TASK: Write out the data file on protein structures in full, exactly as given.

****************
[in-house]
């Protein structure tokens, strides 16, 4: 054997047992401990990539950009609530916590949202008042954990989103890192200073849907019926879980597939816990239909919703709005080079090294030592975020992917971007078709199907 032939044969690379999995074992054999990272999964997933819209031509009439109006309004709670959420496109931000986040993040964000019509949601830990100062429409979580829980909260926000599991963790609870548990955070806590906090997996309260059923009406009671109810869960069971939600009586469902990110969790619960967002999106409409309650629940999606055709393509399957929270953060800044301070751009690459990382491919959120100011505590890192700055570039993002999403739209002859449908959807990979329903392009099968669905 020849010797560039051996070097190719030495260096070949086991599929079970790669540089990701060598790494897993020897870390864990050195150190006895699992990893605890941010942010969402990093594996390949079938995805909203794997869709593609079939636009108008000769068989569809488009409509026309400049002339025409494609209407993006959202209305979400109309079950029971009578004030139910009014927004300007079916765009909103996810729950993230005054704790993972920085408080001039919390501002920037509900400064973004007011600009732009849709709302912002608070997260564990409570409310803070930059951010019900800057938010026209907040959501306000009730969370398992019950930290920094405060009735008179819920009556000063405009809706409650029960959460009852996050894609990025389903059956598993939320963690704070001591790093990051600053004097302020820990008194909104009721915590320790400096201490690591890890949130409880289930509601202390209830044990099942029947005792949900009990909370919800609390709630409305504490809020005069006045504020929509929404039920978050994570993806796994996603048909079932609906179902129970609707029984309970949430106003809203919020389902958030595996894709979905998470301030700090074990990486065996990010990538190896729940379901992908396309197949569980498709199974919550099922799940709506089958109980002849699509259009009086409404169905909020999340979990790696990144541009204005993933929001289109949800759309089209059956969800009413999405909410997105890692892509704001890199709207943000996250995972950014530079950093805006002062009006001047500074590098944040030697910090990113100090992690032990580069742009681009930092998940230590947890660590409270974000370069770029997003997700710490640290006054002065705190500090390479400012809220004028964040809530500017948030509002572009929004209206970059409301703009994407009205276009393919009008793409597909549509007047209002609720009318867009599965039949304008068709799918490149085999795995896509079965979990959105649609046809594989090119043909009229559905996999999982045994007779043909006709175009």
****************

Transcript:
[in-house]
């Protein structure tokens, strides 16, 4: 054997047992401990990539950009609530916590949202008042954990989103890192200073849907019926879980597939816990239909919703709005080079090294030592975020992917971007078709199907 032939044969690379999995074992054999990272999964997933819209031509009439109006309004709670959420496109931000986040993040964000019509949601830990100062429409979580829980909260926000599991963790609870548990955070806590906090997996309260059923009406009671109810869960069971939600009586469902990110969790619960967002999106409409309650629940999606055709393509399957929270953060800044301070751009690459990382491919959120100011505590890192700055570039993002999403739209002859449908959807990979329903392009099968669905 020849010797560039051996070097190719030495260096070949086991599929079970790669540089990701060598790494897993020897870390864990050195150190006895699992990893605890941010942010969402990093594996390949079938995805909203794997869709593609079939636009108008000769068989569809488009409509026309400049002339025409494609209407993006959202209305979400109309079950029971009578004030139910009014927004300007079916765009909103996810729950993230005054704790993972920085408080001039919390501002920037509900400064973004007011600009732009849709709302912002608070997260564990409570409310803070930059951010019900800057938010026209907040959501306000009730969370398992019950930290920094405060009735008179819920009556000063405009809706409650029960959460009852996050894609990025389903059956598993939320963690704070001591790093990051600053004097302020820990008194909104009721915590320790400096201490690591890890949130409880289930509601202390209830044990099942029947005792949900009990909370919800609390709630409305504490809020005069006045504020929509929404039920978050994570993806796994996603048909079932609906179902129970609707029984309970949430106003809203919020389902958030595996894709979905998470301030700090074990990486065996990010990538190896729940379901992908396309197949569980498709199974919550099922799940709506089958109980002849699509259009009086409404169905909020999340979990790696990144541009204005993933929001289109949800759309089209059956969800009413999405909410997105890692892509704001890199709207943000996250995972950014530079950093805006002062009006001047500074590098944040030697910090990113100090992690032990580069742009681009930092998940230590947890660590409270974000370069770029997003997700710490640290006054002065705190500090390479400012809220004028964040809530500017948030509002572009929004209206970059409301703009994407009205276009393919009008793409597909549509007047209002609720009318867009599965039949304008068709799918490149085999795995896509079965979990959105649609046809594989090119043909009229559905996999999982045994007779043909006709175009």